Don’t listen to me

Because all I am going to talk about is the weather! pig

For the next few months I will fret about the cold and the humidity and the wind speed and the virtual velocity (actually I have no idea what that is but it sounded good)  and the fact that the dryer just quit and as I cannot dry the washing outside  – it would freeze solid – the house is draped in sweet smelling slow drying laundry. And if there is bad weather in February when I want to fly out to catch my plane in California that will take me out to Australia and New Zealand there will be hell to pay and no mistake about it.

Just saying!

And as I am saving to go to Australia and New Zealand a new dryer may have to take a back seat. So from now on everything I wear will be dried the old fashioned way – in the loft above the fire-  and will smell like cooking and coffee!  No-one mentions the smells of those old clothes in those deeply romantic back in the day movies.

The snow came yesterday – not much – but enough to excite the dogs.

dogs and pig

and Tima the kunekune pig.

dogs and pig

Today we are going to take the bull by the horns or in this case the little Sow by the Feet and trim Tima’s hooves.

Also Poppy is coming into Heat so I am hoping that this evening I can introduce her to the Boar – Manu. Wish me luck.  If I take her in to him at the right time there will be no trouble.  If I get it wrong – well – I will have trouble.  But I know Poppy well and I have worked all the anticipated problems and am confident.  Plus I can move very fast if necessary.  I believe I can out jump a pig!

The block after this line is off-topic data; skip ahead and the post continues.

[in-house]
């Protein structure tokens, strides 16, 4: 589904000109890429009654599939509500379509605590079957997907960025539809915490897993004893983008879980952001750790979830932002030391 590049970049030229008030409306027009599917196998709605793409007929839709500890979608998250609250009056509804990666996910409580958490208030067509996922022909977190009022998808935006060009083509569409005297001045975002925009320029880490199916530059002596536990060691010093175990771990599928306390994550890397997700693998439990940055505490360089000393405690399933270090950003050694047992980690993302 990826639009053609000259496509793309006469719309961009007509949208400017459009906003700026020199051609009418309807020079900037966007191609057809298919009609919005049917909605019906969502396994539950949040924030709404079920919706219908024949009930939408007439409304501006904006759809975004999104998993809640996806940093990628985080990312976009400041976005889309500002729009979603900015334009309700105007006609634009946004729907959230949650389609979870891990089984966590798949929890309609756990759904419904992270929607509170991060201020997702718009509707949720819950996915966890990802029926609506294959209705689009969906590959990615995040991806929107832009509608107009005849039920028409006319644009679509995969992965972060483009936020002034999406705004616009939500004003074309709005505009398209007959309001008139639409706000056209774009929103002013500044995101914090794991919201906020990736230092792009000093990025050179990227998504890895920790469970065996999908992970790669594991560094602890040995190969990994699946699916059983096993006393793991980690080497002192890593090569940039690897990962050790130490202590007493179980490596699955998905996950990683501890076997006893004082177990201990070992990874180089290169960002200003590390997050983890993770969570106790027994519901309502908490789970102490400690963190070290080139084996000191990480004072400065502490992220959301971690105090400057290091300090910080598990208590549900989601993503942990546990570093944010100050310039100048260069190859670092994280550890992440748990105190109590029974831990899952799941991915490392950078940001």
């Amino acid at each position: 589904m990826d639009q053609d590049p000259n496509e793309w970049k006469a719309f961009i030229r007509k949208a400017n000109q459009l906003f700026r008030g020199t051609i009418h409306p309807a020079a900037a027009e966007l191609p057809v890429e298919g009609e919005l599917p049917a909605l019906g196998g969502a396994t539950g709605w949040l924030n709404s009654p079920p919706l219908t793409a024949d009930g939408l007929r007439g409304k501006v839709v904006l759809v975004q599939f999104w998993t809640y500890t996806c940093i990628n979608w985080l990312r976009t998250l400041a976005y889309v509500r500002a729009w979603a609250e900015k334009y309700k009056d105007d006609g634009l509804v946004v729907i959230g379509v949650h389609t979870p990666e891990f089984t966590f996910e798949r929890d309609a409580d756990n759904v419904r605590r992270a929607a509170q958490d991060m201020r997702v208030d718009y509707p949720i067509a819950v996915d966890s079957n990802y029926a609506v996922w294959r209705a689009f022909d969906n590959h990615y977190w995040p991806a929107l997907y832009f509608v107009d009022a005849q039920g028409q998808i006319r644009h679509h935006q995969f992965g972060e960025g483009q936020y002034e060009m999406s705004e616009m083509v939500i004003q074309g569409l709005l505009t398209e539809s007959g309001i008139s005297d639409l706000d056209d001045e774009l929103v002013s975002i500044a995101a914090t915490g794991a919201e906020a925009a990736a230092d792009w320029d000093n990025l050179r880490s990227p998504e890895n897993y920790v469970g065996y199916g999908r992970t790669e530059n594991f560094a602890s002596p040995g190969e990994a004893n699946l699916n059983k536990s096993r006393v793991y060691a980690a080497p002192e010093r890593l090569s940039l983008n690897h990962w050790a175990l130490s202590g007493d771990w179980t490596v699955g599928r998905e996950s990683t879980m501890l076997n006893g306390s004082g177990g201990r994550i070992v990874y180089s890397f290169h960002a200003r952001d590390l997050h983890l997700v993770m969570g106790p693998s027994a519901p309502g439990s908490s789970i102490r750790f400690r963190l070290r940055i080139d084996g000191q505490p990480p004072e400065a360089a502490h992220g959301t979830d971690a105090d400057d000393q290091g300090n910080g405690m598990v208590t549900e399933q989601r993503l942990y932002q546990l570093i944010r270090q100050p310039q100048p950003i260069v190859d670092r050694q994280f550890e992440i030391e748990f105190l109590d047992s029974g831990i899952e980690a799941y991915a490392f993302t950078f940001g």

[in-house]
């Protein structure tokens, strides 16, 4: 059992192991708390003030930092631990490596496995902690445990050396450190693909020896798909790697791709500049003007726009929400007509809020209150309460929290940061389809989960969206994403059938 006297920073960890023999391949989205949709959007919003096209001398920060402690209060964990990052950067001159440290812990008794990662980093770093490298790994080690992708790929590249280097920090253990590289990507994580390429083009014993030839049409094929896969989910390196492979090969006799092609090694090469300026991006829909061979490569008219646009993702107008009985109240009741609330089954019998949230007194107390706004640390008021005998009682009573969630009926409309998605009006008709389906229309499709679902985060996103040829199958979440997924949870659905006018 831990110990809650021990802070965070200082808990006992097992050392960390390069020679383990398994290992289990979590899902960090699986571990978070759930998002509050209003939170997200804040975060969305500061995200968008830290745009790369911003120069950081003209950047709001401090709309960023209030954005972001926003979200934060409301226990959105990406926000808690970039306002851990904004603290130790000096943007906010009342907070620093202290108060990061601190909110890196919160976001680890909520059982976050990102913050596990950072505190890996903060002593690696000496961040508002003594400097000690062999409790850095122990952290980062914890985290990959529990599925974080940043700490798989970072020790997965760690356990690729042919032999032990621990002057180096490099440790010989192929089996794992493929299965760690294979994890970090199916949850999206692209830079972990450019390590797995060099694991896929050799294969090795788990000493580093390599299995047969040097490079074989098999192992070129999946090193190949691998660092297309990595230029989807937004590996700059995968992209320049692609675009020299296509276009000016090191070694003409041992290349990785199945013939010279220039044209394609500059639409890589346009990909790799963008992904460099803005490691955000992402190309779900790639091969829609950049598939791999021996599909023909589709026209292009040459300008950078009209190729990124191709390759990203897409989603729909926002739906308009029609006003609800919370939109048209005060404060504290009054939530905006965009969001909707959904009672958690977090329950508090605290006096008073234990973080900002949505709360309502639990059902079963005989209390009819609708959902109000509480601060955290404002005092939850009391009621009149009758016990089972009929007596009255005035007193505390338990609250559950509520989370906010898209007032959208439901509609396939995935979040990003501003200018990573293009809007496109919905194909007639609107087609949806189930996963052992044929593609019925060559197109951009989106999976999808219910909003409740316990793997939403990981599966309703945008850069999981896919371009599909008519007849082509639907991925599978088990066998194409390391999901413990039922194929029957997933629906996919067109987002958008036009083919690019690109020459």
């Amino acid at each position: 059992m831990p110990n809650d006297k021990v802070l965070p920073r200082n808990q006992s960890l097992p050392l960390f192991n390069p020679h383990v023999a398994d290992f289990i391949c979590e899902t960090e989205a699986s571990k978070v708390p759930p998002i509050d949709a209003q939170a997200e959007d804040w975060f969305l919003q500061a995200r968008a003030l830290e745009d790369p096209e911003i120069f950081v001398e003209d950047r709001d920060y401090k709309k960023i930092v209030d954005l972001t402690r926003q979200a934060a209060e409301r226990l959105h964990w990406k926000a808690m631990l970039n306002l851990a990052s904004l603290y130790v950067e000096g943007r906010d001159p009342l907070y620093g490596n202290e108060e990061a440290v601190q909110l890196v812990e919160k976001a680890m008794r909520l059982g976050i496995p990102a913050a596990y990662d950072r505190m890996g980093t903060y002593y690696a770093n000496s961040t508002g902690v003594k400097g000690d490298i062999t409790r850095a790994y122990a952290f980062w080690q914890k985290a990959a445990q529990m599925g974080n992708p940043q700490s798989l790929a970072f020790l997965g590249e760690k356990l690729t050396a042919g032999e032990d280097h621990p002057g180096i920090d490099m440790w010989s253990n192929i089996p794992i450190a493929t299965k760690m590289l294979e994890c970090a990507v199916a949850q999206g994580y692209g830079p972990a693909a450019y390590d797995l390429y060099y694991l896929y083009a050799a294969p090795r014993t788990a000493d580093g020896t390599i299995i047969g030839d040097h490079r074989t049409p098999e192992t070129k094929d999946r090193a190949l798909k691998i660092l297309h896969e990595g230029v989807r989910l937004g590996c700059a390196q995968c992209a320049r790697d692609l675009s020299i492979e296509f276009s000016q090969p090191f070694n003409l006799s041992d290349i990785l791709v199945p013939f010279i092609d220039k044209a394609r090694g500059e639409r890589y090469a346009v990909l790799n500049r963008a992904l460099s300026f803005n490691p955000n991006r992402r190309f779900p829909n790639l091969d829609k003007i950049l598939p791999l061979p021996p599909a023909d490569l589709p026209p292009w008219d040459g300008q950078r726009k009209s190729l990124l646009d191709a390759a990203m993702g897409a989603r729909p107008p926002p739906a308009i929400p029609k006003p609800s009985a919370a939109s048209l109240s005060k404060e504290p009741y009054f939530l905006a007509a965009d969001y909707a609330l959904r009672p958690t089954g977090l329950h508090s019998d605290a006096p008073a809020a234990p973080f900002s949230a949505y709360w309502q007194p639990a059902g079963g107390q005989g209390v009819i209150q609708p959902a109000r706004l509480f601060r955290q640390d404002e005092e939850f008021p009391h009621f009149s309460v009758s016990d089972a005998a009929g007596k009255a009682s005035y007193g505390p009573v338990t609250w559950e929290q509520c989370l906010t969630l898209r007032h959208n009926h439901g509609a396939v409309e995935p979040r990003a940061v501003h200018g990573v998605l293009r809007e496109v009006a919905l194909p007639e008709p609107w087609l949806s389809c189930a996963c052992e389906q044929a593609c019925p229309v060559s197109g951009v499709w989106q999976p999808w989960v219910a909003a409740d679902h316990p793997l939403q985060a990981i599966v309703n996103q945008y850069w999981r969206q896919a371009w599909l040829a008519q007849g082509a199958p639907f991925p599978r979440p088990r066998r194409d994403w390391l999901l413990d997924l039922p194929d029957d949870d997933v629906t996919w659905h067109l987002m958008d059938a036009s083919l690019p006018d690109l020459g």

I hope you have a lovely day.

Happy New Years Eve for all of you on this side of the pond.

Much love




59 Comments on “Don’t listen to me

  1. I don’t think they minded the smoke, cooking and coffee smells, because in the pioneering days they didn’t bathe much. Tima will be reading what you read about drying by the fire and volunteer to test the warming effect. Good luck with Poppy and Manu. Happy New Year 🙂

  2. hello from the farmhouse in Denmark, with weird weather, just to tell that once our washing machine broke down and we had to wash all by hand, at a time with 2 small kids ! but my father in law was very solidary, made a washing table for us, so we could stand up right in a good position when we washed by hand and our kids actually learned to wash by hands ! and yes, good old worn clothes need to smell somehow 🙂 and another thing, I hope one day to visit you, to see all the things and your animals in real, happy new year from the small farmhouse Niels

    • I agree with this: “good old worn clothes need to smell somehow” . It reminds me how as a child one of my great pleasures was to sort through my dad’s closet and try on a shirt here or a sweater there. The human aromas together with accumulations of cooking and smoke smells (we didn’t have a washing machine or dryer) put me in touch with a deeper world I knew existed but couldn’t explain to myself. Now I can. Visiting the farmy helps me do that too. It was good to read your comment.

      • What a lovely memory, going through your dads clothes, the scent of them, when I was a kid if I sniffed my Dad would give me his hankie and i can still remember the scent of that hanky. It is Dad to me. c

        • This almost made me cry (and I’m not a cryer). After my dad died my mom couldn’t bear to empty his stuff so quite some time later when she was away my husband and I went in to do the job. It was going really well, emptying sorting folding etc until I pulled his ‘good’ cap from the shelf, that smell was my dad and I was smacked with such a powerful wave of missing him I sat right down on the floor. Simply amazing what a simple smell can conjure up.